Rated: E · Poetry · Experience · #2154482
A lone grave discovered in the forrest - Day 5 of NaPoWritMo
I. Proctor Hewett, 1829-1867
Abandoned tracks ramble with the dog
on a snowy, blowy April day.
She, nose to the ground, follows scent trails--
every fallen twig a message left behind,
each stop she doggy-texts her own
letting those who follow that she was here first.
She pulls, tugs the lead wanting to go off
the beaten track and I follow in her footsteps.
Massive oak, still clinging to leaves of yesteryear,
dominates small open meadow.
Granite stone at its base invites brief respite.
She flops, chewing over her surroundings.
But it isn't a mere rock, but stone of graven kind;
lying flat. Words carved, filled with moss and age,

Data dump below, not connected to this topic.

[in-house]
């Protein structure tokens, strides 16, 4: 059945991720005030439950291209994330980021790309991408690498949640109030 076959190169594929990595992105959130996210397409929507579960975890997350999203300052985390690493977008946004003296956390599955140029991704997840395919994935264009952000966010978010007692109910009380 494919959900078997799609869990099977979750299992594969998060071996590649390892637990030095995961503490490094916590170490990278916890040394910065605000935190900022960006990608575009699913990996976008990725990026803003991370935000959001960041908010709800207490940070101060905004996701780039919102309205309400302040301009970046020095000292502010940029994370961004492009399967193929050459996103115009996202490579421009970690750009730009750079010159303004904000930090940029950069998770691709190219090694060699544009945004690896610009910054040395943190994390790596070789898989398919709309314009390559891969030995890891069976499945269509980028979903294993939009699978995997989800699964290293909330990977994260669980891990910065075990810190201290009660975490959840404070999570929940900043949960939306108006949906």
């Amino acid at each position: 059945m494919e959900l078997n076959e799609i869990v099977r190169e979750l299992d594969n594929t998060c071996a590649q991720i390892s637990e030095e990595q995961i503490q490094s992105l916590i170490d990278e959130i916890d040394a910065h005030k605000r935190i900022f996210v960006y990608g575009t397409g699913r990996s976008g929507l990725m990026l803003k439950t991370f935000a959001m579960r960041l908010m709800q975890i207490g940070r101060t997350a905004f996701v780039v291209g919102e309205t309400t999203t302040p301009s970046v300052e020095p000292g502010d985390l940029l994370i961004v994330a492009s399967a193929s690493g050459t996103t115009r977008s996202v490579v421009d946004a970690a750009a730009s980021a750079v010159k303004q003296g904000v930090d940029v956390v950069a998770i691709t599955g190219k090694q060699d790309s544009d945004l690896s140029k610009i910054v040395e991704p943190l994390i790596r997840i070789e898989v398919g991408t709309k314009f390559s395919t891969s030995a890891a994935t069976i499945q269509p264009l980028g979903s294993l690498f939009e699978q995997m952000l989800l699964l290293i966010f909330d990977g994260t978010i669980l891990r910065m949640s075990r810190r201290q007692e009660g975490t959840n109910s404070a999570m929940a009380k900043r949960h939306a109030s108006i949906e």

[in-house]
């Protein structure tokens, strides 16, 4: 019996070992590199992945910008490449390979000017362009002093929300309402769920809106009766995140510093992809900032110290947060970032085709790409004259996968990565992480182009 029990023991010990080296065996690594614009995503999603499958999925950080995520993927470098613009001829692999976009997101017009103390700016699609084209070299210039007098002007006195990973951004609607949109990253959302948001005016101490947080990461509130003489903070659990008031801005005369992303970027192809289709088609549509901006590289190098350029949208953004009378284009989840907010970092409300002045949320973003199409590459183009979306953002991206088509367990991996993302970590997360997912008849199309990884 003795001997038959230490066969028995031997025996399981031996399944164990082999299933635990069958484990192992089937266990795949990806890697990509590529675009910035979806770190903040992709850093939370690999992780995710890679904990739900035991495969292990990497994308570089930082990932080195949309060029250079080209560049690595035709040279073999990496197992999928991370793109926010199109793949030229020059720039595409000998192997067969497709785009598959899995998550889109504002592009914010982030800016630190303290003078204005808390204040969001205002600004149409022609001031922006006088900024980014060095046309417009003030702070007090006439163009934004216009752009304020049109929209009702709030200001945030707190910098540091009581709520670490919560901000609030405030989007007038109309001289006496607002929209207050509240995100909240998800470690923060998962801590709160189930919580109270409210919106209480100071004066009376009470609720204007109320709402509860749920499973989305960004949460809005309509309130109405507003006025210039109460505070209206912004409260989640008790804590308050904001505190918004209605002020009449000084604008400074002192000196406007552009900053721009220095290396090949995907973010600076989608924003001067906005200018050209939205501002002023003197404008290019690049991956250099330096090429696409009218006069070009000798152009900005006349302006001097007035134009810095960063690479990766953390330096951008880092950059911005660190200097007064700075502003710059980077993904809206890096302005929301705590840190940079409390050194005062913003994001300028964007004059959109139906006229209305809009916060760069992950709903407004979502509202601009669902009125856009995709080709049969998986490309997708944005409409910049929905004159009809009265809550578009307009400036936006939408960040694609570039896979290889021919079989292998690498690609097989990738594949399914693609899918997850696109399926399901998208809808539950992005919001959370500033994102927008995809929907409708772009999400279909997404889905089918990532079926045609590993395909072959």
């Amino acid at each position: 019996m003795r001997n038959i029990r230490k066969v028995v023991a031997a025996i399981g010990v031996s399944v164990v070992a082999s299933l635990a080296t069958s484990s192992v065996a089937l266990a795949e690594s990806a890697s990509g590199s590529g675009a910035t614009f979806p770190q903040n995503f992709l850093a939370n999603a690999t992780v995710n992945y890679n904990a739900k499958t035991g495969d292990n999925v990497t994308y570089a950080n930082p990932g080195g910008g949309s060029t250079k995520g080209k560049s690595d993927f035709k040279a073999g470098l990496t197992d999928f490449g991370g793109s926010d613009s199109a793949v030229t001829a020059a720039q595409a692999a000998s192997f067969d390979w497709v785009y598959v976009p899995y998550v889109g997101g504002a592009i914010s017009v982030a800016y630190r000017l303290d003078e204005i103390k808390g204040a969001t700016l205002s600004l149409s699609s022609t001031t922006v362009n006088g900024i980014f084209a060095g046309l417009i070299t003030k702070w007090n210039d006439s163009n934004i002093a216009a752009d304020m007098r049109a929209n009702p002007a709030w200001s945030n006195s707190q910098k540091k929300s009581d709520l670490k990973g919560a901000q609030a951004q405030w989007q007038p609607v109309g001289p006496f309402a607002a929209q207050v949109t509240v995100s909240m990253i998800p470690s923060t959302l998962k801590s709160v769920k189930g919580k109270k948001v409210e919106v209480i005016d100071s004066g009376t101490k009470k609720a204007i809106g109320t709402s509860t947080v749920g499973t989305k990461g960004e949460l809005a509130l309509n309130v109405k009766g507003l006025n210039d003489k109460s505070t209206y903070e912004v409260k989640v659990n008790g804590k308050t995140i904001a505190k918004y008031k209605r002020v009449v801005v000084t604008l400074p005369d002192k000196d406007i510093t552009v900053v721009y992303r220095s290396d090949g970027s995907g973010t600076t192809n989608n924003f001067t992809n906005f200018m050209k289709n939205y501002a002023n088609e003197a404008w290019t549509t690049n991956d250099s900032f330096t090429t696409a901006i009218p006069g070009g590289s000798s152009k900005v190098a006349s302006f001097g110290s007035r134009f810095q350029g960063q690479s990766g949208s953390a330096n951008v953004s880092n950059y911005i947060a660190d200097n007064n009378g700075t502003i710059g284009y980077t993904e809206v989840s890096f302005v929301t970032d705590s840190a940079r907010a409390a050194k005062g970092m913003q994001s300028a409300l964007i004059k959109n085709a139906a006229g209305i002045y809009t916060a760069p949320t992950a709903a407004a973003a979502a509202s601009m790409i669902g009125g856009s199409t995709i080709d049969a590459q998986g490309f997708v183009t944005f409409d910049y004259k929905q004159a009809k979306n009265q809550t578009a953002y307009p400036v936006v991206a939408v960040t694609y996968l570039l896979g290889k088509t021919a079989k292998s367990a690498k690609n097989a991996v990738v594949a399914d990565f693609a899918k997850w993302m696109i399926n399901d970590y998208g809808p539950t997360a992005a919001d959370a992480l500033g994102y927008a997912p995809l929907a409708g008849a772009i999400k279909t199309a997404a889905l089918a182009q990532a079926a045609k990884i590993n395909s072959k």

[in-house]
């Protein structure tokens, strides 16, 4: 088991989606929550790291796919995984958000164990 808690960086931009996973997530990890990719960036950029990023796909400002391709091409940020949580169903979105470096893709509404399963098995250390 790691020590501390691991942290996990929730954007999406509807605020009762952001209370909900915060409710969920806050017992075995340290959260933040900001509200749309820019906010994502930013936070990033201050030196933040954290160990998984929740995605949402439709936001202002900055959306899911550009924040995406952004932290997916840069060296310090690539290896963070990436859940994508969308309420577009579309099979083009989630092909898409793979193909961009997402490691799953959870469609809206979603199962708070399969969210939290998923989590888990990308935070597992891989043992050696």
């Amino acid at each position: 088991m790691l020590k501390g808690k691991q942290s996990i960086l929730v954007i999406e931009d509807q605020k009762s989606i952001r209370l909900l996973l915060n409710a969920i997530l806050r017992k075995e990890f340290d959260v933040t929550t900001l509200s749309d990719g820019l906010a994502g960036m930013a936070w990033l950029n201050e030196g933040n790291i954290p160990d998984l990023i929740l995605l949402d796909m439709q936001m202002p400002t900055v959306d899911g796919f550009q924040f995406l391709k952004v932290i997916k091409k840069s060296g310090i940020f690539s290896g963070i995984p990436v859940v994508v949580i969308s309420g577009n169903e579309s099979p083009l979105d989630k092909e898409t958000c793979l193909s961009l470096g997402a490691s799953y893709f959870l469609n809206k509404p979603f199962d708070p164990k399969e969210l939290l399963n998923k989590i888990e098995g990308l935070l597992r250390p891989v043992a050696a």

require fingernail tracings to read. Winter ice
has created furrows. Laugh lines, perhaps?
Wrinkles, deep cracks - life lines. An ancient face
at the foot of the elder oak.
I. Proctor Hewett, 1829-1867. Thirty-six years old
when he died, feels young, even for back then.
Why, I wonder, out here? Long gone homestead perhaps?
Why the initial? Who was the I? If, indeed, he picked this space
to rest, then this tree would have been young, too.
Just a sapling a hundred and fifty some-odd years ago.
He chose a spot as yet untouched by developments,
quarter mile away from where the steam trains rolled,
mile or so from old depot. Was this a spot to jump off?
Yet someone must have known you, to carve the stone,
place it here, off, alone. The inital haunts me. Why
denied name. What was it? Who was I?
Why did you die? Medical or lead intrusion?
Stranger, sleeping just a little south-east of Hell.
Are you warm then? Did you leave a wife unknowing?
A mother grieving? Why did you go? And yet, stay.
There should be flowers blooming
yet snow brushes down, coating each dead leaf.
Wind blows bitter and I shiver. A tomb is a cold, cold seat.